SPANK the CARP is a simple Weebly site, more bloggy than permanent, far from pretentious, very down to earth, not stuffy. Each month, or so, they include six poems, with at least one shape-poem, many of them rhyme, and a smattering of flash and short-fiction. Nothing longer than 5,000 words. Although the aesthetic is not minimal, the editor seems to run short, tight and winsome works. They are open to any genre, except fantasy and erotica. “Think PG-13, maybe PG-18. Also do not submit political or religious screeds disguised as fiction or poetry.” The “goal is to invite readers to wade into the stream, not make them afraid of water for fear it's too cold.” There is a cute little gallery of Carp and Koi fish. They are always looking for fish-photo submissions, so hit that backyard pond or storm the botanical garden gates and snap away. Be sure to add a delightful one-line caption.
In June’s Pond 20, each issue is a numbered pond, the opening couplet by Clinton Van Inman, entitled “Eclipse”, gives a good insight into the almost Haiku-like editorial eye:
Through the cracks in old cabin wood
The sun’s reflection ran across my floor
A stanza from Tom Murphy’s “The Last of the Dinosaurs” is also a good example of what floats in July’s Pond 21:
On painted wings like gods ascend
Angelic grace the barren air
Though caged or clipped of wings can not
But sit repeating “Hello There!”
Both poets' bios proudly state that they are retired. Although, many of the writers seem to be from an older generation who have turned to poetry after illustrious careers in other fields. There are some current MFA candidates and several international selections. The authors are an eclectic bunch of all ages and nationalities, a light-hearted approach is what joins them. Deborah Guzzi’s “High Noon at Karnak,” one of the six poems chosen this month, highlights a flippant character in her second stanza:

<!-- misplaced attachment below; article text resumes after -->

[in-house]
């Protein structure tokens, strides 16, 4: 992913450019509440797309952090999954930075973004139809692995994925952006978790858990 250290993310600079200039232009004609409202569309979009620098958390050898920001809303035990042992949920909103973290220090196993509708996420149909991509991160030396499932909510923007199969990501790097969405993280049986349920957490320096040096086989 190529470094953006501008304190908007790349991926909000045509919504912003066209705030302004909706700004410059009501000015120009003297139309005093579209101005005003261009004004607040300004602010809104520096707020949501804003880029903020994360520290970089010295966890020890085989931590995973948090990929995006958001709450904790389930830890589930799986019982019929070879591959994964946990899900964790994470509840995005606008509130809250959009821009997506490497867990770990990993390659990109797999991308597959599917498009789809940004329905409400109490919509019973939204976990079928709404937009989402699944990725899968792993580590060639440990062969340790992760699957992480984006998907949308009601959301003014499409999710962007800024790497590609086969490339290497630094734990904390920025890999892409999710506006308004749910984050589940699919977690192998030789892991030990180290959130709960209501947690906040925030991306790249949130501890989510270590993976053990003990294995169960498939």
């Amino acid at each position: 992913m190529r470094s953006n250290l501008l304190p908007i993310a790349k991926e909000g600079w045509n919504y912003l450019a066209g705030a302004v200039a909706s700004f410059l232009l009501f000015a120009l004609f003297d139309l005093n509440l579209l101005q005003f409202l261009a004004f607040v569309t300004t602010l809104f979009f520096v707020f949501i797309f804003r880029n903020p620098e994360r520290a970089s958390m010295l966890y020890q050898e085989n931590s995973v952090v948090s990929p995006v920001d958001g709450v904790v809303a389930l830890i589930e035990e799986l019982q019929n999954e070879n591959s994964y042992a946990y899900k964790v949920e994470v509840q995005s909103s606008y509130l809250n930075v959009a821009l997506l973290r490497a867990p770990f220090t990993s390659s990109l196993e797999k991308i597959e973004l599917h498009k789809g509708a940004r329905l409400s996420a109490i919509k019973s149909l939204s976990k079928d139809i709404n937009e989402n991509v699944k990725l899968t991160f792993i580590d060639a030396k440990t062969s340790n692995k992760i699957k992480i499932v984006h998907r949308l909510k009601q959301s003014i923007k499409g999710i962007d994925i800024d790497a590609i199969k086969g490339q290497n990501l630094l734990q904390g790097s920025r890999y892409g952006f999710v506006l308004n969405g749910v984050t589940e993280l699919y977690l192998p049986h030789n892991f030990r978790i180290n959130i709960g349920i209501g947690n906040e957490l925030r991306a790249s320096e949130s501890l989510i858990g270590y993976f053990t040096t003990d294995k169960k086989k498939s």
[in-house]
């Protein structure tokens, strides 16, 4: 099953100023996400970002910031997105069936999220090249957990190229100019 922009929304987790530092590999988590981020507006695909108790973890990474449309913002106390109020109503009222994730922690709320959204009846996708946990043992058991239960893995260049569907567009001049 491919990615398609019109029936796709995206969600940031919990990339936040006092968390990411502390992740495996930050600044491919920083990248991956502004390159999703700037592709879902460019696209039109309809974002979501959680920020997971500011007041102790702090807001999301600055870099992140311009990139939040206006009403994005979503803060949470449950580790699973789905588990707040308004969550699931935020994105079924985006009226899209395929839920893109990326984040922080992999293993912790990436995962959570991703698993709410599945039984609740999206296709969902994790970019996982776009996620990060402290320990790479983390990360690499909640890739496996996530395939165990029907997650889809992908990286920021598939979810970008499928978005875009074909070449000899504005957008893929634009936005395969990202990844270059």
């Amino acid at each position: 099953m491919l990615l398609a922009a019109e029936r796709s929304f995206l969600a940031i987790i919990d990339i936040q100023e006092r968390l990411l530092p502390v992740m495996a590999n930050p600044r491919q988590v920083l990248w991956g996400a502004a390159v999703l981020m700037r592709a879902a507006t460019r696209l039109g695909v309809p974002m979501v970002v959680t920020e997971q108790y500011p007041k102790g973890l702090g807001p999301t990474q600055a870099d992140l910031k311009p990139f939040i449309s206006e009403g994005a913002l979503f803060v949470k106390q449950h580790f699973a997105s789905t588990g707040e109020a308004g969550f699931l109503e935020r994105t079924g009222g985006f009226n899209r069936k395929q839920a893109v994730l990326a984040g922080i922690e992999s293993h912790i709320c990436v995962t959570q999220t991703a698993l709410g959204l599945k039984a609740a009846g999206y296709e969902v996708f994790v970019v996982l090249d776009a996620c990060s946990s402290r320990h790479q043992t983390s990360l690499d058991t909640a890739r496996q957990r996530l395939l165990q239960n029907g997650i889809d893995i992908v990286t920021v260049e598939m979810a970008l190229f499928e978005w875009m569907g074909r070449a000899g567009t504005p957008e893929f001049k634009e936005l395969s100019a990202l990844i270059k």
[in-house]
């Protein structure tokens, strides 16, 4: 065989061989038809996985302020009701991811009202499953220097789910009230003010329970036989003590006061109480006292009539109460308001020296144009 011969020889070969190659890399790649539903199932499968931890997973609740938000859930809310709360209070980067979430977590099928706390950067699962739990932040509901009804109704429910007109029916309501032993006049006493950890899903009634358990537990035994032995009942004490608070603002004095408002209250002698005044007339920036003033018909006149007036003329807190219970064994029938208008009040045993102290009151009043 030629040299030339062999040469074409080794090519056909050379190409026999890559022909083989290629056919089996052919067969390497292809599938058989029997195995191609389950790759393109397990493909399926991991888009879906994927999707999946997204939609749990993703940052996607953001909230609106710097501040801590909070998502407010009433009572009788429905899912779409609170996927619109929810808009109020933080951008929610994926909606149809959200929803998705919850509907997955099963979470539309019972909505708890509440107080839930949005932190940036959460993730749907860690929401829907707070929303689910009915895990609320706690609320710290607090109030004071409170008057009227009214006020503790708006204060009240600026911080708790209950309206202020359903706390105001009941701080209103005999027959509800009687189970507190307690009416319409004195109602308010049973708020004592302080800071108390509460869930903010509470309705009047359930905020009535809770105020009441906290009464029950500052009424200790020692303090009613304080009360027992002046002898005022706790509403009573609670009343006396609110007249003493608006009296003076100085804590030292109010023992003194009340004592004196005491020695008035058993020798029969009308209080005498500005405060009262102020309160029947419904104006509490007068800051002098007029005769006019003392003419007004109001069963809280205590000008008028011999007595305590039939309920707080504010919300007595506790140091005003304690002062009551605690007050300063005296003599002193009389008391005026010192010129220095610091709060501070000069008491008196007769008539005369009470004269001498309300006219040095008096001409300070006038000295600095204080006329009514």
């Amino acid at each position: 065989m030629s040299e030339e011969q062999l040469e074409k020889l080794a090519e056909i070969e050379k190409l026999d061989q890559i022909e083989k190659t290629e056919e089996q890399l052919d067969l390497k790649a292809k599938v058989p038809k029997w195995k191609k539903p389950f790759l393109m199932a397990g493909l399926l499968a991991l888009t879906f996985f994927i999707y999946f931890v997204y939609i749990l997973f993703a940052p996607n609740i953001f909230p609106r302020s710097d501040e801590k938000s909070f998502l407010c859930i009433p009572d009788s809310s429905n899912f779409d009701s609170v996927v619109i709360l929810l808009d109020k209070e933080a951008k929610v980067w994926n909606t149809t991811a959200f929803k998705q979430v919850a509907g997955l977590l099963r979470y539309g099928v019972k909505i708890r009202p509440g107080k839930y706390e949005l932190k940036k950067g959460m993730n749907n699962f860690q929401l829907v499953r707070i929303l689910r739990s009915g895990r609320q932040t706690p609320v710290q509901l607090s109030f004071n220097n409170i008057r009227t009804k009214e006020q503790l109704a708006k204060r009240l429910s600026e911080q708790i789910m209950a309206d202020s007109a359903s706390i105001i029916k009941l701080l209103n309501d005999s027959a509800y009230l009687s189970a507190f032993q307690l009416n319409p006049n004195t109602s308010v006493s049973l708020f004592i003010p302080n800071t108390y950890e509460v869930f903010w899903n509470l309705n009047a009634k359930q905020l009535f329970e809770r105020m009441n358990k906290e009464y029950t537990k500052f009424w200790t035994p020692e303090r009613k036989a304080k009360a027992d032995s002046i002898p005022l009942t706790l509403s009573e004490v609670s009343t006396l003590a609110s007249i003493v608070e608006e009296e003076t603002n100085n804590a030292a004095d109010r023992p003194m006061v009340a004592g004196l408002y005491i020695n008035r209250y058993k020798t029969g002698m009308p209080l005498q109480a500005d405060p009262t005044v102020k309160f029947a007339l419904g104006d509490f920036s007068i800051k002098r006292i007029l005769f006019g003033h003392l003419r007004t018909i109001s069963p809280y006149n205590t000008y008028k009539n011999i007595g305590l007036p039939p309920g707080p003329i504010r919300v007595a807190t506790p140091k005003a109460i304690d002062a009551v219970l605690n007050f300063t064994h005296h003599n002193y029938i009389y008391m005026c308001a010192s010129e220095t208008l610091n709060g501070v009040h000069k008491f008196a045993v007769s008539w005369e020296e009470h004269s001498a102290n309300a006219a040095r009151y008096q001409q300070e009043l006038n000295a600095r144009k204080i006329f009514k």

Shit-kicker, lizard-skinned, boots point
toward the desert’s dunes—death hides.
Needing no words to enjoy a taste of antiquity,
Tex shuffles, sighs, and takes a draw on
an American cigarette. With a flick of his fingers,
he deposits the butt alongside the others
in the white sand. His contribution
Much of the fiction is dialogue driven and ends with a twist. Yes, Carver is an omnipresent influence, but the sentences are looser and longer, more O'Henry or Maupassant. Bano Bozzo, “who lives with his wife off 1989 lotto winnings in Las Cruces, New Mexico and doesn’t play the trombone,” has finished “The Sun Shines Darkly” with this paragraph:
Then he remembered why he was there. He steadied himself on the banister as he descended into the darkened basement. In the far corner from a single small window a solitary shaft of light lit up a tin pan filled with dirt and a tiny carpet of low lying plants. He walked over to it and lightly brushed the tiny blue flowers balanced upon their stems. He whispered to himself, “I make the decisions now. I decide what’s what.” Then he opened the drawer and pulled out his old service revolver. He put it to his head and pulled the trigger.
Spank The Carp’s aesthetic is clear and consistent. Light, funny, classical, a quick-scroll, a no-frills site (although the ads running down the right, feel a little cluttered and dated), just as it says on the bow-wrapped box; fish in a pond. With the rise of Trump, Brexit, the attacks in Nice and Orlando, the eternal race war in America, the lack of gun control, the plethora of police executions, the profiteering in health and education and prison systems and the general feeling that 2016 is sending us all to hell in a greed-woven hand-basket…
Well, if you want a well-deserved break from global demise, grab your Ipad and sit by the closest pond and spank the carp. It will bring some comfort.